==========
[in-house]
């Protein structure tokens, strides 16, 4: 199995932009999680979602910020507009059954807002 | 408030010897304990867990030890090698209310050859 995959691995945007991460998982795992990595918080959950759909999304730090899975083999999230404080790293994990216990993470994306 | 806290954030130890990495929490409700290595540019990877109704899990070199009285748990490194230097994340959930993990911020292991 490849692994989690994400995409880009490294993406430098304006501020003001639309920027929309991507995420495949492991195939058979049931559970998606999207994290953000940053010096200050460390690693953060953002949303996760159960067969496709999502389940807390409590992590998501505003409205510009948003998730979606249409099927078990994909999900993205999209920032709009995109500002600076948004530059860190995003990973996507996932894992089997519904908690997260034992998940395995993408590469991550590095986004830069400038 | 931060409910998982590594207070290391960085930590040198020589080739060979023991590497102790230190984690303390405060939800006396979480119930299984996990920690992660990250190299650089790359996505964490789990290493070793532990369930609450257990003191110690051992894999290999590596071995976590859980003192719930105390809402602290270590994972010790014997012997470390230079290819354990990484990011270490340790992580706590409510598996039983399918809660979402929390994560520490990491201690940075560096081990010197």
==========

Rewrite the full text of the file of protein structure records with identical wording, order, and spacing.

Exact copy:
[in-house]
């Protein structure tokens, strides 16, 4: 199995932009999680979602910020507009059954807002 | 408030010897304990867990030890090698209310050859 995959691995945007991460998982795992990595918080959950759909999304730090899975083999999230404080790293994990216990993470994306 | 806290954030130890990495929490409700290595540019990877109704899990070199009285748990490194230097994340959930993990911020292991 490849692994989690994400995409880009490294993406430098304006501020003001639309920027929309991507995420495949492991195939058979049931559970998606999207994290953000940053010096200050460390690693953060953002949303996760159960067969496709999502389940807390409590992590998501505003409205510009948003998730979606249409099927078990994909999900993205999209920032709009995109500002600076948004530059860190995003990973996507996932894992089997519904908690997260034992998940395995993408590469991550590095986004830069400038 | 931060409910998982590594207070290391960085930590040198020589080739060979023991590497102790230190984690303390405060939800006396979480119930299984996990920690992660990250190299650089790359996505964490789990290493070793532990369930609450257990003191110690051992894999290999590596071995976590859980003192719930105390809402602290270590994972010790014997012997470390230079290819354990990484990011270490340790992580706590409510598996039983399918809660979402929390994560520490990491201690940075560096081990010197």